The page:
Spam is a never-ending problem for service providers. Unfortunately criminals can still make money at someone else’s expense so they persist in their mindless campaigns. The DNS is an integral part of well-established techniques for handling incoming spam, so unwanted mail doesn’t get delivered to inboxes.
The other side of the problem is stopping outbound spam at its source, so it never leaves the network where it originates. Providers are interested in this for a bunch of reasons: if their network hits a blocklist it can prevent all emails from being received by organizations that use the blocklist. This diminishes the provider’s reputation in the eyes of their peers – both literally and figuratively! There is also very real damage to the brand and typically real costs associated with support calls from unhappy users, lost customers, and wasted network resources.
Techniques for controlling outbound spam have mostly focused on managing port 25 traffic, but it’s also possible to control outbound spam with the DNS. Since most spam today is sent by bot-infected hosts it’s straightforward to use the DNS to identify which hosts on a network are communicating with known botnet command and control systems. It’s equally easy to block these communication channels so infected systems can’t get any instructions, so they can’t send any spam. MX queries from infected hosts can also be blocked to prevent spam from being sent, or redirected to a mail gateway where the messages can be handled according to operator policies.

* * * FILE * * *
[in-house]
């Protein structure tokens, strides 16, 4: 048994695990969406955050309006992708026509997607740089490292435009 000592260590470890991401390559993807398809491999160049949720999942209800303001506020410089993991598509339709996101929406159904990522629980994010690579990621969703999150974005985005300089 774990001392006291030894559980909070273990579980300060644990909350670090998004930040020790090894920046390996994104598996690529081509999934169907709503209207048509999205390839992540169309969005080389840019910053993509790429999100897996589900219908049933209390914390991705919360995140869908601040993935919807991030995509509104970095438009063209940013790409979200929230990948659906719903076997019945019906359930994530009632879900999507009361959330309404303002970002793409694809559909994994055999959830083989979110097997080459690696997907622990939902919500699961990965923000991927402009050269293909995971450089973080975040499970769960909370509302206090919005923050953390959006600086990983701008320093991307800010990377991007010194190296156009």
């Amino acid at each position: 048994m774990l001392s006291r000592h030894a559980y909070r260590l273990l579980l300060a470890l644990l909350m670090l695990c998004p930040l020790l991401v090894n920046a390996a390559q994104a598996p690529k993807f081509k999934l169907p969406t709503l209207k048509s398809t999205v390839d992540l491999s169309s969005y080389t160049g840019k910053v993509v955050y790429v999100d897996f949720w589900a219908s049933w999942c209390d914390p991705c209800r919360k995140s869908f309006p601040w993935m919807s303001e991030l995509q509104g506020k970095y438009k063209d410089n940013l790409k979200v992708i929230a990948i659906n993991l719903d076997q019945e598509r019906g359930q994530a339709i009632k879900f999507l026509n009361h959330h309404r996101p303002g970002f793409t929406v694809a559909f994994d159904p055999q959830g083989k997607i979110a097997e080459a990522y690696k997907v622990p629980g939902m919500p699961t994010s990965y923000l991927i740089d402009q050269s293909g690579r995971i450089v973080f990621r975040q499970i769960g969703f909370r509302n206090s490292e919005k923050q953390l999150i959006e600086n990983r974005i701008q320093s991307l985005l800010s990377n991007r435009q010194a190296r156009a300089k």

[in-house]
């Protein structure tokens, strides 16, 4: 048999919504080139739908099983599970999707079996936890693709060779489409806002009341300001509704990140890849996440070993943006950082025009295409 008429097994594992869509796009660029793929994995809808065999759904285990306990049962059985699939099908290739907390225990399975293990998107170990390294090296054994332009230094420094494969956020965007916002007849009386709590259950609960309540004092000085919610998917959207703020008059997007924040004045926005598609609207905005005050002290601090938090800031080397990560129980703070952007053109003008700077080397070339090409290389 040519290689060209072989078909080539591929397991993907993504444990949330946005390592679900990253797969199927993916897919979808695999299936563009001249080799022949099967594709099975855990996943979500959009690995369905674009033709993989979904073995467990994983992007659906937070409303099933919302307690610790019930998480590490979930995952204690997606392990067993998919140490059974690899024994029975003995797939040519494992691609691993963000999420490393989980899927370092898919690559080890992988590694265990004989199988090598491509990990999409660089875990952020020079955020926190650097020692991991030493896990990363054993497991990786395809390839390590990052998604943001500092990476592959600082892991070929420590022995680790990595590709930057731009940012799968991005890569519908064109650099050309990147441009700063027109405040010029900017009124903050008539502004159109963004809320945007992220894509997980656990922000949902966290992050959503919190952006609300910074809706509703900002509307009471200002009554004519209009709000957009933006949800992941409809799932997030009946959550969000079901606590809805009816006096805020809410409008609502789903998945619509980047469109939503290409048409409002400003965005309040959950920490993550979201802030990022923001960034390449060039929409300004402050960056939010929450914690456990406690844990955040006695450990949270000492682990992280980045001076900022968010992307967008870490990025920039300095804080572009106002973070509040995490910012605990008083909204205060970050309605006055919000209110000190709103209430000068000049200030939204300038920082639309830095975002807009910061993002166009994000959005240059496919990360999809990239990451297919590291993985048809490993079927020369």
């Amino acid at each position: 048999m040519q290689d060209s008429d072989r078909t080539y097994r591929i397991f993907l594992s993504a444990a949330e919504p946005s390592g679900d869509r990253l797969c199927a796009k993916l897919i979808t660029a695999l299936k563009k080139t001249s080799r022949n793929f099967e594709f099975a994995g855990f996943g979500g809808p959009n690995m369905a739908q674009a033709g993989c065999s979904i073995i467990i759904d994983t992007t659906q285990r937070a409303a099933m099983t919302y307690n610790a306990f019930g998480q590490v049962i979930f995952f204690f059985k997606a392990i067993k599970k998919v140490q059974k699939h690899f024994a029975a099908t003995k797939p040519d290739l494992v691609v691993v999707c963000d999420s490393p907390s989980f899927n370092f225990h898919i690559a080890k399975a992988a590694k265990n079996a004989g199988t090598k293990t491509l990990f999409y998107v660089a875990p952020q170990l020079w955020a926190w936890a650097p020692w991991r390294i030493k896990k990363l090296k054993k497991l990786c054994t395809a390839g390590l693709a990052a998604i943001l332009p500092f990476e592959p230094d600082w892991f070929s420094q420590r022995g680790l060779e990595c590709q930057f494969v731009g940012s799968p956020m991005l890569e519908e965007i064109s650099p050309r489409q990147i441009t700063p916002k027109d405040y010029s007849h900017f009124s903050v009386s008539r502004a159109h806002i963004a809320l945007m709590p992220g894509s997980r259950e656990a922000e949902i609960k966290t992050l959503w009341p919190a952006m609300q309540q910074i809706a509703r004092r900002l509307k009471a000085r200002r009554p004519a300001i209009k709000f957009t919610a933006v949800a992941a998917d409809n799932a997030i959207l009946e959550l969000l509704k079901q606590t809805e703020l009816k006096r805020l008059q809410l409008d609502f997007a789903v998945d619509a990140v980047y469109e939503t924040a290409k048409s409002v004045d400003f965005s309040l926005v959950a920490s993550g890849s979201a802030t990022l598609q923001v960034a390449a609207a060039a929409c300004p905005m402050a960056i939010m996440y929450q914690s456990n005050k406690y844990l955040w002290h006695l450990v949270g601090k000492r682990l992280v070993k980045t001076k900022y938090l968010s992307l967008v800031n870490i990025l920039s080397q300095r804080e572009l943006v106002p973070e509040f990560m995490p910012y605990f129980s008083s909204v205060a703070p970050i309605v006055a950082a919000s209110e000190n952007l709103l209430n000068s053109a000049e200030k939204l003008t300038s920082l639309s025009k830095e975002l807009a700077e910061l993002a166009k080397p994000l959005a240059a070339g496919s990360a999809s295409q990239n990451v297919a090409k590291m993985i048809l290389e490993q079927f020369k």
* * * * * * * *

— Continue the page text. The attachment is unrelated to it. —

These two simple techniques can eliminate a huge proportion, up to 90%, of outbound spam with minimal false-positives. The impact on the DNS is minimal – and there is no need for additional equipment in the network, such as appliances. Nominum is hosting a webinar on this topic on April 24, 2012. It will provide details on the two techniques summarized above and describe how the solution can be deployed. Real-world data from two ISPs who have implemented this approach will be discussed as well as the advantages and disadvantages of this approach versus other techniques such as port 25 blocking or DPI.